February 2015 - Municipal Grievance Policy

Municipal Grievance Policy under Acts 10 and 32

By Attorney Steve Zach, Boardman & Clark

Steve Zach is a partner in Boardman & Clark LLP which provides a wide range of legal services, including serving as general counsel to local governments and providing specialized services to municipally owned electric, water and wastewater utilities. He can be contacted at szach@boardmanclark.com.

Along with the elimination of almost all municipal collective bargaining, 2011 Wisconsin Acts 10 and 32 (Act 10) also require municipalities to adopt a grievance policy if they do not have a civil service system in place. Codified at Wis. Stat. sec. 66.0509(1m), this legislative mandate requires municipalities to implement an impartial hearing procedure as 1 step of the grievance policy with respect to “terminations,” “discipline,” and “workplace safety.”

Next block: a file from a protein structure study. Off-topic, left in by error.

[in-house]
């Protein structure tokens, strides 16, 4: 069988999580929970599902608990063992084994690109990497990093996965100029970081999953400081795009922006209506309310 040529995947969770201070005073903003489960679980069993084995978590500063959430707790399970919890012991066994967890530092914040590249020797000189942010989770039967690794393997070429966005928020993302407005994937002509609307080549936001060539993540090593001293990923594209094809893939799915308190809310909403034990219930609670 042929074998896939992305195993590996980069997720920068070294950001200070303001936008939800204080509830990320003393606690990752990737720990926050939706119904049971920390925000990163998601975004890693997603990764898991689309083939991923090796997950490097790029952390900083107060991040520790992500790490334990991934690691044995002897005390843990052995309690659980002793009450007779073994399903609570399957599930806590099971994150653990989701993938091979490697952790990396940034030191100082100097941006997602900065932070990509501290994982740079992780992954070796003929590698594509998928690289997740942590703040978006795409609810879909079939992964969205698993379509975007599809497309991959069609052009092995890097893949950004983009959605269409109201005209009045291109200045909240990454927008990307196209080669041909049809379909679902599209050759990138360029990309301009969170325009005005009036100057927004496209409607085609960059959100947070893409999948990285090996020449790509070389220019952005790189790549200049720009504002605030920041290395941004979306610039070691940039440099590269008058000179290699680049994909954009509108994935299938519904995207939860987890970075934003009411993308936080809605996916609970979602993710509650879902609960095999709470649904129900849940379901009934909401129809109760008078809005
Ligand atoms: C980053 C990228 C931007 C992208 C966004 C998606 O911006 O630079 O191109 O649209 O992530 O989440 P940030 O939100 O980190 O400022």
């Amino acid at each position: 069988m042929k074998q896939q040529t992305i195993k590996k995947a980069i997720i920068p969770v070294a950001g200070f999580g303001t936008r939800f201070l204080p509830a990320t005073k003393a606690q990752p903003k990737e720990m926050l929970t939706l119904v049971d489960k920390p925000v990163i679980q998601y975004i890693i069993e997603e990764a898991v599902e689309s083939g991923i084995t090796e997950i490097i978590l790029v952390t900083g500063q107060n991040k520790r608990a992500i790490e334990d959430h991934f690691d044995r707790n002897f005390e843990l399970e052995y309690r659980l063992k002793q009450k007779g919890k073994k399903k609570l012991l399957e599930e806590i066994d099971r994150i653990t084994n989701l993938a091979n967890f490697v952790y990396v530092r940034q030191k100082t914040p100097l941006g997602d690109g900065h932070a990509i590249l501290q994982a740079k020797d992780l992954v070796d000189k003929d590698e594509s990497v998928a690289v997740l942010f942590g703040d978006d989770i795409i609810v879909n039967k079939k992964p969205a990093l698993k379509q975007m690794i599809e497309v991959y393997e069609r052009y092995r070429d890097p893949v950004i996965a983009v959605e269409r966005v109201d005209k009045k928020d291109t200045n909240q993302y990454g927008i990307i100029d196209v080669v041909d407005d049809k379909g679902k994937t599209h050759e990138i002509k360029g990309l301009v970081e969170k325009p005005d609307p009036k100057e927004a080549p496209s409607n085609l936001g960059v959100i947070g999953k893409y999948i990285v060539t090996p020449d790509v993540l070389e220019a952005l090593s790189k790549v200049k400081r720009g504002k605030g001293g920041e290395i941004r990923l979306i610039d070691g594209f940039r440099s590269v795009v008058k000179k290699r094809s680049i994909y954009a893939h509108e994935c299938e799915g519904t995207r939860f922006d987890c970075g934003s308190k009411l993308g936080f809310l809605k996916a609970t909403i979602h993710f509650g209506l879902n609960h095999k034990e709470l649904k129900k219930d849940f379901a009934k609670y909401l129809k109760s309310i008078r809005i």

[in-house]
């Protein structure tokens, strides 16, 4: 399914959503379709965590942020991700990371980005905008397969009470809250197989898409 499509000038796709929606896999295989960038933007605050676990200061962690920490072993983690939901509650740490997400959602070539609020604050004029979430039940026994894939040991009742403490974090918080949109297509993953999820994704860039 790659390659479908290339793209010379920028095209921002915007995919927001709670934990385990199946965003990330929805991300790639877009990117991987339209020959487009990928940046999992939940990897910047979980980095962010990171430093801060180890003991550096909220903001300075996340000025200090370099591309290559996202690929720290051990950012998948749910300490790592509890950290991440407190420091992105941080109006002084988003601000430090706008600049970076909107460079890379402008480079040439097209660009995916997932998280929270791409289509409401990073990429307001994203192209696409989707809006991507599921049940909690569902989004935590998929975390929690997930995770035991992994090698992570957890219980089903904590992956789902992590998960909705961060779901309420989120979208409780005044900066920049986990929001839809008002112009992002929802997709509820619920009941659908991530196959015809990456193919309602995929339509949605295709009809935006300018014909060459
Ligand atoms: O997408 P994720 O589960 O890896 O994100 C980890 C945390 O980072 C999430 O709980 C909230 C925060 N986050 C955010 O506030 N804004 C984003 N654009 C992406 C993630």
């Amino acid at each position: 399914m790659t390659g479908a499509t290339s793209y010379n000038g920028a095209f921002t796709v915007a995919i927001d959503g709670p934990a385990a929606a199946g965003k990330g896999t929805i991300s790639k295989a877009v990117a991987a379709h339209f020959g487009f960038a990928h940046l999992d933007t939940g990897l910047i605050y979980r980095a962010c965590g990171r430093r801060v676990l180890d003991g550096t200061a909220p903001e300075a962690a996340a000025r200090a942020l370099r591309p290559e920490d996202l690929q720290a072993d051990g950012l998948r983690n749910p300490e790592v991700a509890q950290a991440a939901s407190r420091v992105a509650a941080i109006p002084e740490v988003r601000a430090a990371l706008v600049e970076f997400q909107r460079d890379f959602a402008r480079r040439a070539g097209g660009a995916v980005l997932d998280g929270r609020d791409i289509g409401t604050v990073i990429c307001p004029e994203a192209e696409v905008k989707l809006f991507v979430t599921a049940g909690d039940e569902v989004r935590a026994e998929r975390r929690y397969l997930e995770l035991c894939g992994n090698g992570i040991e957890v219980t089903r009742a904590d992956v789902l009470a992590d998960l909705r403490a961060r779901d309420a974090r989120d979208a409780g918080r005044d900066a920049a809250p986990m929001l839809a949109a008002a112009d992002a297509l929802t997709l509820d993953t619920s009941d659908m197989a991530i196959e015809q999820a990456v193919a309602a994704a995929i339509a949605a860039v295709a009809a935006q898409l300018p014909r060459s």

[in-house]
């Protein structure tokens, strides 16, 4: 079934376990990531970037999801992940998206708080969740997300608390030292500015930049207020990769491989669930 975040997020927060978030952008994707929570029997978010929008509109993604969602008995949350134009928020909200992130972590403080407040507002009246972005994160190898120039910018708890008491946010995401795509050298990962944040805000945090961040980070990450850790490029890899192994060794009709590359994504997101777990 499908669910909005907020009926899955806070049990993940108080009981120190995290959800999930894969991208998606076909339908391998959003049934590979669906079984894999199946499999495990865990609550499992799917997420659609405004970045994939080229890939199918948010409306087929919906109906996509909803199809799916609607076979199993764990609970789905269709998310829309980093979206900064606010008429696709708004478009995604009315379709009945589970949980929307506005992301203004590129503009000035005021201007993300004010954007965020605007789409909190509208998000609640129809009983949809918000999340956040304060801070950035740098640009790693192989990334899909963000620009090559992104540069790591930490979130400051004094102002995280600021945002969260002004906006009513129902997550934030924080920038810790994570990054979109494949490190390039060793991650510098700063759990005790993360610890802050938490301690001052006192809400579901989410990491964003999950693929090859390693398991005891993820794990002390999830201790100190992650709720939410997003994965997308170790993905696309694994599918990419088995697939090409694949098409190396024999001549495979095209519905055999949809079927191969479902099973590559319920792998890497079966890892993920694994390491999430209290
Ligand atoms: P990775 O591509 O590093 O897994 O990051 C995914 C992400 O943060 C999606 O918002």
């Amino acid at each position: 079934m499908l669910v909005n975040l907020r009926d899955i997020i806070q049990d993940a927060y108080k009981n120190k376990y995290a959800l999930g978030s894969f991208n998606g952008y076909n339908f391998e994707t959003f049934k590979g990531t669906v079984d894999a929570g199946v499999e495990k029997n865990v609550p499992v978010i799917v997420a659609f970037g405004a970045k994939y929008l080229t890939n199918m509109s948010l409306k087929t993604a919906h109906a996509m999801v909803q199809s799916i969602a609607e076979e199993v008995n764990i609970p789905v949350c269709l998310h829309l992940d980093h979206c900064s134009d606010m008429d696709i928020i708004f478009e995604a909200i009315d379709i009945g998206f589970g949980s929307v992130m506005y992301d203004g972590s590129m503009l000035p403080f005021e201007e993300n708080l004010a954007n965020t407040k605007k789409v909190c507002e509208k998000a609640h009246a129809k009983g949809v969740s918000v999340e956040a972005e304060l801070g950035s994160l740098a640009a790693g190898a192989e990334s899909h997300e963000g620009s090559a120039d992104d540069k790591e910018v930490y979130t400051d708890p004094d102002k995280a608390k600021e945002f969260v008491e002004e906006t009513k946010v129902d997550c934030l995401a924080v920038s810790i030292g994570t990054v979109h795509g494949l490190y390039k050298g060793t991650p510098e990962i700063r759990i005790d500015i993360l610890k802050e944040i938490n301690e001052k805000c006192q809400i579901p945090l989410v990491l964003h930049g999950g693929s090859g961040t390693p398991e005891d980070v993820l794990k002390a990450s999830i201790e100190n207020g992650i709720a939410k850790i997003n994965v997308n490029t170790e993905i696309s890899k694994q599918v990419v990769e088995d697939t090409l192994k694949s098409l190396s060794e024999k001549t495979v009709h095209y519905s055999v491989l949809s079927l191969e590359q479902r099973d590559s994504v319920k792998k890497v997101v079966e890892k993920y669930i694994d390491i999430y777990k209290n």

The statute provides little guidance as to what should be included in the grievance policy and there is scant legislative history to aid in its interpretation. For example, the statute does not define “employee,” “termination,” “discipline,” or “workplace safety.” Given this lack of clarity as to the scope of employment actions subject to sec. 66.0509(1m), municipalities have adopted policies which limit the application of the grievance process by excluding through definition certain employment actions from its coverage.

What are Discipline & Termination?